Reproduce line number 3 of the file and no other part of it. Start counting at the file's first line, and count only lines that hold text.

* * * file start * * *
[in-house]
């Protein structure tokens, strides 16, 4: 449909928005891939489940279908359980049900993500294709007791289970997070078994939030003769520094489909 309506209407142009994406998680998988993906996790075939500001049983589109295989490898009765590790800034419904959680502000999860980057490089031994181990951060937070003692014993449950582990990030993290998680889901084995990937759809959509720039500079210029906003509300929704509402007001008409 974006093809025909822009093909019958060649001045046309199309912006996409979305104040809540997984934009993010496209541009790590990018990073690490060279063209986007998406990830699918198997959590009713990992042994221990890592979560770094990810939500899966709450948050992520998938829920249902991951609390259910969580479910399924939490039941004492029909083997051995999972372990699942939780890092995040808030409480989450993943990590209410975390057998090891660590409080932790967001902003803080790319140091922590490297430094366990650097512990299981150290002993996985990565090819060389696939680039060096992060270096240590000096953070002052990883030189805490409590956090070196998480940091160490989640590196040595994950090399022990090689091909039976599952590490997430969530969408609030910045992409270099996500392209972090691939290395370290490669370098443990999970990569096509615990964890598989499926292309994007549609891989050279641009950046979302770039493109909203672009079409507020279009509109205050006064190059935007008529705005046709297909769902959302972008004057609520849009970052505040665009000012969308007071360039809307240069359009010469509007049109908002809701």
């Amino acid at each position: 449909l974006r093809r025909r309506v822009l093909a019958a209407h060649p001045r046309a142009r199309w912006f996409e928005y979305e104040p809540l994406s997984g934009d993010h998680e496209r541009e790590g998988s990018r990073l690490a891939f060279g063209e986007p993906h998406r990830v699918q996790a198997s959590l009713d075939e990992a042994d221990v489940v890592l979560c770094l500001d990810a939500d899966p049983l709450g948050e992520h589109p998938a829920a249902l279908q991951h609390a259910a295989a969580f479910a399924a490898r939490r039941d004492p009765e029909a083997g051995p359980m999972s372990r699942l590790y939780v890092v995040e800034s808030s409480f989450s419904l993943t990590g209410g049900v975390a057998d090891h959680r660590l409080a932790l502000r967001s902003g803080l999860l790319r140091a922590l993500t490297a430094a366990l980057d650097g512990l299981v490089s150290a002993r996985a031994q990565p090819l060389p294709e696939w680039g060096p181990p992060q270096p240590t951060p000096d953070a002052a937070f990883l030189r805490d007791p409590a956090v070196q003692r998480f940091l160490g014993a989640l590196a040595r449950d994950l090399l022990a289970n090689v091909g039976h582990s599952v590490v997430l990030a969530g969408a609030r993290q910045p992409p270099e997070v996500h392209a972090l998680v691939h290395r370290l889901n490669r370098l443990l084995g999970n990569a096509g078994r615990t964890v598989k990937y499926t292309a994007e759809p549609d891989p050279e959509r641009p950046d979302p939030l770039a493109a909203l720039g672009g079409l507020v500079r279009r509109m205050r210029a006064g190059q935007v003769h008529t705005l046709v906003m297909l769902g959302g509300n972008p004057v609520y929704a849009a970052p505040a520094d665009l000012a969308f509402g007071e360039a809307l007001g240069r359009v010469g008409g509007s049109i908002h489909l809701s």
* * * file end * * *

């Amino acid at each position: 449909l974006r093809r025909r309506v822009l093909a019958a209407h060649p001045r046309a142009r199309w912006f996409e928005y979305e104040p809540l994406s997984g934009d993010h998680e496209r541009e790590g998988s990018r990073l690490a891939f060279g063209e986007p993906h998406r990830v699918q996790a198997s959590l009713d075939e990992a042994d221990v489940v890592l979560c770094l500001d990810a939500d899966p049983l709450g948050e992520h589109p998938a829920a249902l279908q991951h609390a259910a295989a969580f479910a399924a490898r939490r039941d004492p009765e029909a083997g051995p359980m999972s372990r699942l590790y939780v890092v995040e800034s808030s409480f989450s419904l993943t990590g209410g049900v975390a057998d090891h959680r660590l409080a932790l502000r967001s902003g803080l999860l790319r140091a922590l993500t490297a430094a366990l980057d650097g512990l299981v490089s150290a002993r996985a031994q990565p090819l060389p294709e696939w680039g060096p181990p992060q270096p240590t951060p000096d953070a002052a937070f990883l030189r805490d007791p409590a956090v070196q003692r998480f940091l160490g014993a989640l590196a040595r449950d994950l090399l022990a289970n090689v091909g039976h582990s599952v590490v997430l990030a969530g969408a609030r993290q910045p992409p270099e997070v996500h392209a972090l998680v691939h290395r370290l889901n490669r370098l443990l084995g999970n990569a096509g078994r615990t964890v598989k990937y499926t292309a994007e759809p549609d891989p050279e959509r641009p950046d979302p939030l770039a493109a909203l720039g672009g079409l507020v500079r279009r509109m205050r210029a006064g190059q935007v003769h008529t705005l046709v906003m297909l769902g959302g509300n972008p004057v609520y929704a849009a970052p505040a520094d665009l000012a969308f509402g007071e360039a809307l007001g240069r359009v010469g008409g509007s049109i908002h489909l809701s």